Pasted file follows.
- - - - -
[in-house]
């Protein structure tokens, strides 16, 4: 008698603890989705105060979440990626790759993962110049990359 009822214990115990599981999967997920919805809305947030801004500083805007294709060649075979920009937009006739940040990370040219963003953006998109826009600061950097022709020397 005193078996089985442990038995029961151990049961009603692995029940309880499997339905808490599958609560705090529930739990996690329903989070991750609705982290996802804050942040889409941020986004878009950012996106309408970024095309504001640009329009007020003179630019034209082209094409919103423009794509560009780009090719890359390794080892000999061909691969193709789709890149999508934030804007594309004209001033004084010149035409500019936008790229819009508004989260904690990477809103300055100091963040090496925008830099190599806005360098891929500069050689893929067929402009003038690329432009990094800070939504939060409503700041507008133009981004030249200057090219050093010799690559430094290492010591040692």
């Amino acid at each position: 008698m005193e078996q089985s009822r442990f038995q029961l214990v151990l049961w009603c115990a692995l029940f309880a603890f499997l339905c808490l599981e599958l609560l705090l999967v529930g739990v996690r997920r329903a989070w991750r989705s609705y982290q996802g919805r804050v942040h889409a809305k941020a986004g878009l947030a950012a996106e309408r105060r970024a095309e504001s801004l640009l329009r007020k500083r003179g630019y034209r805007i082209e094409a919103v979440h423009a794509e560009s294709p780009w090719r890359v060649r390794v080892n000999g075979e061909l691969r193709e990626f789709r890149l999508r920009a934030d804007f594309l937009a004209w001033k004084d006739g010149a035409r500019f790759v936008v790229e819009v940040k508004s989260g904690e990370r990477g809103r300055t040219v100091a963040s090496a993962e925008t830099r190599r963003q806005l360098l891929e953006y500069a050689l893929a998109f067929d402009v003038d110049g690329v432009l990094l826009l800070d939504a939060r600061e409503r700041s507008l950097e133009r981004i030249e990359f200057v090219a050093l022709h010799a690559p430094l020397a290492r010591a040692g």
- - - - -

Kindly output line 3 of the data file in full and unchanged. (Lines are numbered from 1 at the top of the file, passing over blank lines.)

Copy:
């Amino acid at each position: 008698m005193e078996q089985s009822r442990f038995q029961l214990v151990l049961w009603c115990a692995l029940f309880a603890f499997l339905c808490l599981e599958l609560l705090l999967v529930g739990v996690r997920r329903a989070w991750r989705s609705y982290q996802g919805r804050v942040h889409a809305k941020a986004g878009l947030a950012a996106e309408r105060r970024a095309e504001s801004l640009l329009r007020k500083r003179g630019y034209r805007i082209e094409a919103v979440h423009a794509e560009s294709p780009w090719r890359v060649r390794v080892n000999g075979e061909l691969r193709e990626f789709r890149l999508r920009a934030d804007f594309l937009a004209w001033k004084d006739g010149a035409r500019f790759v936008v790229e819009v940040k508004s989260g904690e990370r990477g809103r300055t040219v100091a963040s090496a993962e925008t830099r190599r963003q806005l360098l891929e953006y500069a050689l893929a998109f067929d402009v003038d110049g690329v432009l990094l826009l800070d939504a939060r600061e409503r700041s507008l950097e133009r981004i030249e990359f200057v090219a050093l022709h010799a690559p430094l020397a290492r010591a040692g």